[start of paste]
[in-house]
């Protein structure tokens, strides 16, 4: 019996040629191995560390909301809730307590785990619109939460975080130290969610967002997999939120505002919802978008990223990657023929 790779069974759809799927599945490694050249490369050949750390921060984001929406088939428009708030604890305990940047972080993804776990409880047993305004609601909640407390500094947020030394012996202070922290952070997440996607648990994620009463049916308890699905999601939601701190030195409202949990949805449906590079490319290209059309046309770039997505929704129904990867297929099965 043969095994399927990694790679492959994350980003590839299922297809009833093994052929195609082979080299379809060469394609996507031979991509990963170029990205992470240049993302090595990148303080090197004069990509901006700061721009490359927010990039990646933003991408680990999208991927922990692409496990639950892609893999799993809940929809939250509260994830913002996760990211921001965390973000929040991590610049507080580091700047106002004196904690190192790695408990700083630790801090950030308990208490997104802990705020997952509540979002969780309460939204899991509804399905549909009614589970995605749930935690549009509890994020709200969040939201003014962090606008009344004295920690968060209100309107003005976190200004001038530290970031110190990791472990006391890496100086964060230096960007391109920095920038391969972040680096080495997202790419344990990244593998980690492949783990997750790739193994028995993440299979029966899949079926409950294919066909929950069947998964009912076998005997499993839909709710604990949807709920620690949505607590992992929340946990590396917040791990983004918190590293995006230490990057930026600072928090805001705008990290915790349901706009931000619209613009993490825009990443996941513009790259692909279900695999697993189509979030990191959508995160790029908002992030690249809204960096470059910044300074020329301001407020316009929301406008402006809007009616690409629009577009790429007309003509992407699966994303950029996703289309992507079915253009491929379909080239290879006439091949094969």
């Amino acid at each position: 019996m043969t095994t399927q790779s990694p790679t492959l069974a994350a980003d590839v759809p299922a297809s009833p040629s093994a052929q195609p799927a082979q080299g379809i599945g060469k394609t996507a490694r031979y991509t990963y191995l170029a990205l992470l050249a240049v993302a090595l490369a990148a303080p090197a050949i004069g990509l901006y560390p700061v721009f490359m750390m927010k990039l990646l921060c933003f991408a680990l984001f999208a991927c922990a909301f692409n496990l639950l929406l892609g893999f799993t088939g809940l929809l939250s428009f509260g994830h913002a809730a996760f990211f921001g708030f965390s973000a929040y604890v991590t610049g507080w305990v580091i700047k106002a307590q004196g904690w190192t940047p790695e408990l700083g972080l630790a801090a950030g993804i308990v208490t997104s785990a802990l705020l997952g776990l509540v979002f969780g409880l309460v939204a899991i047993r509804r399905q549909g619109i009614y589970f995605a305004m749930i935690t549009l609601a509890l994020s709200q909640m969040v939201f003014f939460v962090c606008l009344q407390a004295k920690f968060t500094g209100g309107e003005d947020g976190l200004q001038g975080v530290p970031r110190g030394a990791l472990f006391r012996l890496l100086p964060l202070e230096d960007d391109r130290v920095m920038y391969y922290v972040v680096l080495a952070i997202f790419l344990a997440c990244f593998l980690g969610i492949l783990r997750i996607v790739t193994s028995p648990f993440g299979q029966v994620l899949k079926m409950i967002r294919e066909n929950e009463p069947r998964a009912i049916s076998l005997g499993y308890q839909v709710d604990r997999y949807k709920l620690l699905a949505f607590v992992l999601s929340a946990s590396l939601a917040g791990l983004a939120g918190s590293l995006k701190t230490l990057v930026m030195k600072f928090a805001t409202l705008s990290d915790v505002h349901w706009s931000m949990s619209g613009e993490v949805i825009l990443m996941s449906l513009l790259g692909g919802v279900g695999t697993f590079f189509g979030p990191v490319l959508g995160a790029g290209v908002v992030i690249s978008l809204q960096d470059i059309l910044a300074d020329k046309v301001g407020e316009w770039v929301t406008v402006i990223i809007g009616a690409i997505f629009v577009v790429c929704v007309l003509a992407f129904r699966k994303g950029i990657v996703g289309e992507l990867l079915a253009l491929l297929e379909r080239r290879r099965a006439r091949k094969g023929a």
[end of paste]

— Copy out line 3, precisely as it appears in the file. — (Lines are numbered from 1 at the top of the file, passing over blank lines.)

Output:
């Amino acid at each position: 019996m043969t095994t399927q790779s990694p790679t492959l069974a994350a980003d590839v759809p299922a297809s009833p040629s093994a052929q195609p799927a082979q080299g379809i599945g060469k394609t996507a490694r031979y991509t990963y191995l170029a990205l992470l050249a240049v993302a090595l490369a990148a303080p090197a050949i004069g990509l901006y560390p700061v721009f490359m750390m927010k990039l990646l921060c933003f991408a680990l984001f999208a991927c922990a909301f692409n496990l639950l929406l892609g893999f799993t088939g809940l929809l939250s428009f509260g994830h913002a809730a996760f990211f921001g708030f965390s973000a929040y604890v991590t610049g507080w305990v580091i700047k106002a307590q004196g904690w190192t940047p790695e408990l700083g972080l630790a801090a950030g993804i308990v208490t997104s785990a802990l705020l997952g776990l509540v979002f969780g409880l309460v939204a899991i047993r509804r399905q549909g619109i009614y589970f995605a305004m749930i935690t549009l609601a509890l994020s709200q909640m969040v939201f003014f939460v962090c606008l009344q407390a004295k920690f968060t500094g209100g309107e003005d947020g976190l200004q001038g975080v530290p970031r110190g030394a990791l472990f006391r012996l890496l100086p964060l202070e230096d960007d391109r130290v920095m920038y391969y922290v972040v680096l080495a952070i997202f790419l344990a997440c990244f593998l980690g969610i492949l783990r997750i996607v790739t193994s028995p648990f993440g299979q029966v994620l899949k079926m409950i967002r294919e066909n929950e009463p069947r998964a009912i049916s076998l005997g499993y308890q839909v709710d604990r997999y949807k709920l620690l699905a949505f607590v992992l999601s929340a946990s590396l939601a917040g791990l983004a939120g918190s590293l995006k701190t230490l990057v930026m030195k600072f928090a805001t409202l705008s990290d915790v505002h349901w706009s931000m949990s619209g613009e993490v949805i825009l990443m996941s449906l513009l790259g692909g919802v279900g695999t697993f590079f189509g979030p990191v490319l959508g995160a790029g290209v908002v992030i690249s978008l809204q960096d470059i059309l910044a300074d020329k046309v301001g407020e316009w770039v929301t406008v402006i990223i809007g009616a690409i997505f629009v577009v790429c929704v007309l003509a992407f129904r699966k994303g950029i990657v996703g289309e992507l990867l079915a253009l491929l297929e379909r080239r290879r099965a006439r091949k094969g023929a």